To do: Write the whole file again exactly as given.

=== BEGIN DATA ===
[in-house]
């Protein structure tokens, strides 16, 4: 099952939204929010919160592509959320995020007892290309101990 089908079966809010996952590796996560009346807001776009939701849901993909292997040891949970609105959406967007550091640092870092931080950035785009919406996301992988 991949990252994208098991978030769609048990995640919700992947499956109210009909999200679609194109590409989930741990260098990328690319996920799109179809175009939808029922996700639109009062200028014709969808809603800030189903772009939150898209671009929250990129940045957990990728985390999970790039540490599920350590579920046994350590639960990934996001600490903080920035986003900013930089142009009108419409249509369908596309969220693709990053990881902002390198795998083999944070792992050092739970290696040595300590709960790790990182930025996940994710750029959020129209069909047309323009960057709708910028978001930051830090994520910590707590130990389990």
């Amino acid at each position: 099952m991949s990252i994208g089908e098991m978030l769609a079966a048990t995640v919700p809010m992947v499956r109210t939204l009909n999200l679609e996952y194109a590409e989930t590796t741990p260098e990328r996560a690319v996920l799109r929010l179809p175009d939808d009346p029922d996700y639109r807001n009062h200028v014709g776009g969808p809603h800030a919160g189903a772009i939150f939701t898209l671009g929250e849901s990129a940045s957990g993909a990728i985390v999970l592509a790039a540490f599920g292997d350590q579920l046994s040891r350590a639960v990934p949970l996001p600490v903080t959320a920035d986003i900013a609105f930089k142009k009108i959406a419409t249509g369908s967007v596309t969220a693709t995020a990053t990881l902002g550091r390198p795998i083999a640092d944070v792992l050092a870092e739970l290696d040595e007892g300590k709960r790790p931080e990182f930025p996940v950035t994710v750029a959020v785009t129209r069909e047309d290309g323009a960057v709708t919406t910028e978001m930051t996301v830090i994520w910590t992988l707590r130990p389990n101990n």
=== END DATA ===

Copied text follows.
[in-house]
């Protein structure tokens, strides 16, 4: 099952939204929010919160592509959320995020007892290309101990 089908079966809010996952590796996560009346807001776009939701849901993909292997040891949970609105959406967007550091640092870092931080950035785009919406996301992988 991949990252994208098991978030769609048990995640919700992947499956109210009909999200679609194109590409989930741990260098990328690319996920799109179809175009939808029922996700639109009062200028014709969808809603800030189903772009939150898209671009929250990129940045957990990728985390999970790039540490599920350590579920046994350590639960990934996001600490903080920035986003900013930089142009009108419409249509369908596309969220693709990053990881902002390198795998083999944070792992050092739970290696040595300590709960790790990182930025996940994710750029959020129209069909047309323009960057709708910028978001930051830090994520910590707590130990389990």
């Amino acid at each position: 099952m991949s990252i994208g089908e098991m978030l769609a079966a048990t995640v919700p809010m992947v499956r109210t939204l009909n999200l679609e996952y194109a590409e989930t590796t741990p260098e990328r996560a690319v996920l799109r929010l179809p175009d939808d009346p029922d996700y639109r807001n009062h200028v014709g776009g969808p809603h800030a919160g189903a772009i939150f939701t898209l671009g929250e849901s990129a940045s957990g993909a990728i985390v999970l592509a790039a540490f599920g292997d350590q579920l046994s040891r350590a639960v990934p949970l996001p600490v903080t959320a920035d986003i900013a609105f930089k142009k009108i959406a419409t249509g369908s967007v596309t969220a693709t995020a990053t990881l902002g550091r390198p795998i083999a640092d944070v792992l050092a870092e739970l290696d040595e007892g300590k709960r790790p931080e990182f930025p996940v950035t994710v750029a959020v785009t129209r069909e047309d290309g323009a960057v709708t919406t910028e978001m930051t996301v830090i994520w910590t992988l707590r130990p389990n101990n």